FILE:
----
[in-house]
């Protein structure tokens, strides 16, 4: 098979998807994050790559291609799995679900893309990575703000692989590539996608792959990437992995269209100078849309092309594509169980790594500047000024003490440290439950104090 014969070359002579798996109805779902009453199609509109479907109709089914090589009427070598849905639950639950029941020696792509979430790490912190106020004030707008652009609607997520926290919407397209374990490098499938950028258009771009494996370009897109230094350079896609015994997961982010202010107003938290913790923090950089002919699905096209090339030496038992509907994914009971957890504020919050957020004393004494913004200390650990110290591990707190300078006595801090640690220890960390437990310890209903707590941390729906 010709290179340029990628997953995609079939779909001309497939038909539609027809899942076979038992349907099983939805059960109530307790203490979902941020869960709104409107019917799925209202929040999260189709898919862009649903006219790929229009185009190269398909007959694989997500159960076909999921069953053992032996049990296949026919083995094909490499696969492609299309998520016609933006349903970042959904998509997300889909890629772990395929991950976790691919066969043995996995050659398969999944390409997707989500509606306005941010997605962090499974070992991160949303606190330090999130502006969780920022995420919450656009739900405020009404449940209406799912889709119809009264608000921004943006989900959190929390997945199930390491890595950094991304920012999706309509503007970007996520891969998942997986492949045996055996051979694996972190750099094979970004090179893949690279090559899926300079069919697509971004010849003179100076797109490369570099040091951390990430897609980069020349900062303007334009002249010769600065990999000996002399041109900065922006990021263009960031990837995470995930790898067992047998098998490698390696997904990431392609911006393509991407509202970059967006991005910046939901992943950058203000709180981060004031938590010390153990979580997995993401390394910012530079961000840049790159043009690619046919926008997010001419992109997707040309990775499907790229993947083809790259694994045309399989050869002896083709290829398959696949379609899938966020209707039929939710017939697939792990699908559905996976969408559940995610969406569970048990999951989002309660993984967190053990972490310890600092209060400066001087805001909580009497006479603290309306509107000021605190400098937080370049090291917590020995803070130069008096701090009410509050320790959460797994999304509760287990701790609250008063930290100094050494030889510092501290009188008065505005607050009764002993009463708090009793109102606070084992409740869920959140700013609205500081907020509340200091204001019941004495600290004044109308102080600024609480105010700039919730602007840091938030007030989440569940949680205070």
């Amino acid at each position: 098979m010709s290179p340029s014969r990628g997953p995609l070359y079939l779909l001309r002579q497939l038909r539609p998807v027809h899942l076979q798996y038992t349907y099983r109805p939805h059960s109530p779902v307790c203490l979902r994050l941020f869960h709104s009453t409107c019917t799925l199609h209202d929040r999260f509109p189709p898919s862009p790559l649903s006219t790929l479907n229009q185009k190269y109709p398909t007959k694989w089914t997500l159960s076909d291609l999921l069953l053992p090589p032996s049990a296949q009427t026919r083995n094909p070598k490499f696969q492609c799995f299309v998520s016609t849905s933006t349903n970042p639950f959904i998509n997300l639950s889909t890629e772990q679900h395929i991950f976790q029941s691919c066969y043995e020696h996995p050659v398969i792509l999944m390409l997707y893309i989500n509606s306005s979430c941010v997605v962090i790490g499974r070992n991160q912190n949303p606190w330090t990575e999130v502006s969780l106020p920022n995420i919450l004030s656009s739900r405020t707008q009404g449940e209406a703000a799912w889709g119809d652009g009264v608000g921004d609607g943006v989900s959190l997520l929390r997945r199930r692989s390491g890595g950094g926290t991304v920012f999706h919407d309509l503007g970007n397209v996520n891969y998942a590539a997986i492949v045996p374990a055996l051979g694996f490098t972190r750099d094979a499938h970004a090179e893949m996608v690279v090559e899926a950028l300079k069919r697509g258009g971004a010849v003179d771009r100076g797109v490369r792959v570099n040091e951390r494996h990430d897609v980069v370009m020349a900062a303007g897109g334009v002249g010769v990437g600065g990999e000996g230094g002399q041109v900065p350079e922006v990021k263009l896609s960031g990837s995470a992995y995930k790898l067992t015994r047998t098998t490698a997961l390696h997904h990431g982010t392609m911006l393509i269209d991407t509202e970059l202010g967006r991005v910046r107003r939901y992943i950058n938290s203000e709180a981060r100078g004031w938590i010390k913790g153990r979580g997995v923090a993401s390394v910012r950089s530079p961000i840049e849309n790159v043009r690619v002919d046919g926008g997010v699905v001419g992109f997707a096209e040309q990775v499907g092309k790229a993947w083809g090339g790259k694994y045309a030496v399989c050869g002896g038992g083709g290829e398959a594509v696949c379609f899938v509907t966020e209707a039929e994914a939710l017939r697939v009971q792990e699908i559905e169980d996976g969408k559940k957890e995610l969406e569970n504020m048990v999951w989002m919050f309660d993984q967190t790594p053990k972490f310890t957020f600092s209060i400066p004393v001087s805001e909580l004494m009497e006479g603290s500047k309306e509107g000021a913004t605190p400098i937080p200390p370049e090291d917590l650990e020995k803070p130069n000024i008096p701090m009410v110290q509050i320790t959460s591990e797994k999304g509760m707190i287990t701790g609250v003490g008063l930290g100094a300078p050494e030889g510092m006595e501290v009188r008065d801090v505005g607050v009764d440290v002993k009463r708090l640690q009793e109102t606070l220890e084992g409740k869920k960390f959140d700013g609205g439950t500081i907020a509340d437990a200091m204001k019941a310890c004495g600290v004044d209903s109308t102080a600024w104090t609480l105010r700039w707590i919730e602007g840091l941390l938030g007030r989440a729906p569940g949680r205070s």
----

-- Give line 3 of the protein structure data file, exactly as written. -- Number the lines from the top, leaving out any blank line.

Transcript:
């Amino acid at each position: 098979m010709s290179p340029s014969r990628g997953p995609l070359y079939l779909l001309r002579q497939l038909r539609p998807v027809h899942l076979q798996y038992t349907y099983r109805p939805h059960s109530p779902v307790c203490l979902r994050l941020f869960h709104s009453t409107c019917t799925l199609h209202d929040r999260f509109p189709p898919s862009p790559l649903s006219t790929l479907n229009q185009k190269y109709p398909t007959k694989w089914t997500l159960s076909d291609l999921l069953l053992p090589p032996s049990a296949q009427t026919r083995n094909p070598k490499f696969q492609c799995f299309v998520s016609t849905s933006t349903n970042p639950f959904i998509n997300l639950s889909t890629e772990q679900h395929i991950f976790q029941s691919c066969y043995e020696h996995p050659v398969i792509l999944m390409l997707y893309i989500n509606s306005s979430c941010v997605v962090i790490g499974r070992n991160q912190n949303p606190w330090t990575e999130v502006s969780l106020p920022n995420i919450l004030s656009s739900r405020t707008q009404g449940e209406a703000a799912w889709g119809d652009g009264v608000g921004d609607g943006v989900s959190l997520l929390r997945r199930r692989s390491g890595g950094g926290t991304v920012f999706h919407d309509l503007g970007n397209v996520n891969y998942a590539a997986i492949v045996p374990a055996l051979g694996f490098t972190r750099d094979a499938h970004a090179e893949m996608v690279v090559e899926a950028l300079k069919r697509g258009g971004a010849v003179d771009r100076g797109v490369r792959v570099n040091e951390r494996h990430d897609v980069v370009m020349a900062a303007g897109g334009v002249g010769v990437g600065g990999e000996g230094g002399q041109v900065p350079e922006v990021k263009l896609s960031g990837s995470a992995y995930k790898l067992t015994r047998t098998t490698a997961l390696h997904h990431g982010t392609m911006l393509i269209d991407t509202e970059l202010g967006r991005v910046r107003r939901y992943i950058n938290s203000e709180a981060r100078g004031w938590i010390k913790g153990r979580g997995v923090a993401s390394v910012r950089s530079p961000i840049e849309n790159v043009r690619v002919d046919g926008g997010v699905v001419g992109f997707a096209e040309q990775v499907g092309k790229a993947w083809g090339g790259k694994y045309a030496v399989c050869g002896g038992g083709g290829e398959a594509v696949c379609f899938v509907t966020e209707a039929e994914a939710l017939r697939v009971q792990e699908i559905e169980d996976g969408k559940k957890e995610l969406e569970n504020m048990v999951w989002m919050f309660d993984q967190t790594p053990k972490f310890t957020f600092s209060i400066p004393v001087s805001e909580l004494m009497e006479g603290s500047k309306e509107g000021a913004t605190p400098i937080p200390p370049e090291d917590l650990e020995k803070p130069n000024i008096p701090m009410v110290q509050i320790t959460s591990e797994k999304g509760m707190i287990t701790g609250v003490g008063l930290g100094a300078p050494e030889g510092m006595e501290v009188r008065d801090v505005g607050v009764d440290v002993k009463r708090l640690q009793e109102t606070l220890e084992g409740k869920k960390f959140d700013g609205g439950t500081i907020a509340d437990a200091m204001k019941a310890c004495g600290v004044d209903s109308t102080a600024w104090t609480l105010r700039w707590i919730e602007g840091l941390l938030g007030r989440a729906p569940g949680r205070s």